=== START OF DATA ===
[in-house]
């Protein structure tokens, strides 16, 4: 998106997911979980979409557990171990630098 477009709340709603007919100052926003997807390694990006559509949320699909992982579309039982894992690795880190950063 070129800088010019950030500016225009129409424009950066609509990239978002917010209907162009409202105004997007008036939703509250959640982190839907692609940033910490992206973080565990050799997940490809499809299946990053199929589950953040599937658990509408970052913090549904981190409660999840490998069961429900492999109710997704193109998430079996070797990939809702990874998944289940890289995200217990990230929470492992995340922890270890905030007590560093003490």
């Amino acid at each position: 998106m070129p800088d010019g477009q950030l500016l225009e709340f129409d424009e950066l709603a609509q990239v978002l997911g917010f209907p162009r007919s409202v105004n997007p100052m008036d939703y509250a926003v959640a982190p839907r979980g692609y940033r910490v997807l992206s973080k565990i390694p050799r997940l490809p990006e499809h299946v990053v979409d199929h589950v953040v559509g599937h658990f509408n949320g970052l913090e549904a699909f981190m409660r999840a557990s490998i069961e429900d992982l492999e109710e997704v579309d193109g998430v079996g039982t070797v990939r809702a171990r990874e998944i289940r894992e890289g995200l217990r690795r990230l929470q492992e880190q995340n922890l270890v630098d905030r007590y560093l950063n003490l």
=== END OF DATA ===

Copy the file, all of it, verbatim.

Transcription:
[in-house]
């Protein structure tokens, strides 16, 4: 998106997911979980979409557990171990630098 477009709340709603007919100052926003997807390694990006559509949320699909992982579309039982894992690795880190950063 070129800088010019950030500016225009129409424009950066609509990239978002917010209907162009409202105004997007008036939703509250959640982190839907692609940033910490992206973080565990050799997940490809499809299946990053199929589950953040599937658990509408970052913090549904981190409660999840490998069961429900492999109710997704193109998430079996070797990939809702990874998944289940890289995200217990990230929470492992995340922890270890905030007590560093003490």
């Amino acid at each position: 998106m070129p800088d010019g477009q950030l500016l225009e709340f129409d424009e950066l709603a609509q990239v978002l997911g917010f209907p162009r007919s409202v105004n997007p100052m008036d939703y509250a926003v959640a982190p839907r979980g692609y940033r910490v997807l992206s973080k565990i390694p050799r997940l490809p990006e499809h299946v990053v979409d199929h589950v953040v559509g599937h658990f509408n949320g970052l913090e549904a699909f981190m409660r999840a557990s490998i069961e429900d992982l492999e109710e997704v579309d193109g998430v079996g039982t070797v990939r809702a171990r990874e998944i289940r894992e890289g995200l217990r690795r990230l929470q492992e880190q995340n922890l270890v630098d905030r007590y560093l950063n003490l």